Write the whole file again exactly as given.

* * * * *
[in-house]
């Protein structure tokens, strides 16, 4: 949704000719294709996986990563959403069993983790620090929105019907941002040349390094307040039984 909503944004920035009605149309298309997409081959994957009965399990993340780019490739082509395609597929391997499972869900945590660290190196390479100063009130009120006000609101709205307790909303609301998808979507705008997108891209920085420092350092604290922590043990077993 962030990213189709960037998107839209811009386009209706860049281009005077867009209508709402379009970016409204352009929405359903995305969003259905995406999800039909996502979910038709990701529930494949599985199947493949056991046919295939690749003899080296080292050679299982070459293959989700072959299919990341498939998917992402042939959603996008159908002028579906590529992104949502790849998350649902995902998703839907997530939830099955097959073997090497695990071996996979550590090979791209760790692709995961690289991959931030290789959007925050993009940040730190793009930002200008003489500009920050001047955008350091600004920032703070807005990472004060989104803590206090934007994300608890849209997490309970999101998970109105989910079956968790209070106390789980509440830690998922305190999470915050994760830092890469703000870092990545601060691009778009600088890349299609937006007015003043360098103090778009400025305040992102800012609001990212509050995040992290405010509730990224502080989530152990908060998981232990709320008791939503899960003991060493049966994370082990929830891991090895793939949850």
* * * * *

[in-house]
């Protein structure tokens, strides 16, 4: 949704000719294709996986990563959403069993983790620090929105019907941002040349390094307040039984 909503944004920035009605149309298309997409081959994957009965399990993340780019490739082509395609597929391997499972869900945590660290190196390479100063009130009120006000609101709205307790909303609301998808979507705008997108891209920085420092350092604290922590043990077993 962030990213189709960037998107839209811009386009209706860049281009005077867009209508709402379009970016409204352009929405359903995305969003259905995406999800039909996502979910038709990701529930494949599985199947493949056991046919295939690749003899080296080292050679299982070459293959989700072959299919990341498939998917992402042939959603996008159908002028579906590529992104949502790849998350649902995902998703839907997530939830099955097959073997090497695990071996996979550590090979791209760790692709995961690289991959931030290789959007925050993009940040730190793009930002200008003489500009920050001047955008350091600004920032703070807005990472004060989104803590206090934007994300608890849209997490309970999101998970109105989910079956968790209070106390789980509440830690998922305190999470915050994760830092890469703000870092990545601060691009778009600088890349299609937006007015003043360098103090778009400025305040992102800012609001990212509050995040992290405010509730990224502080989530152990908060998981232990709320008791939503899960003991060493049966994370082990929830891991090895793939949850």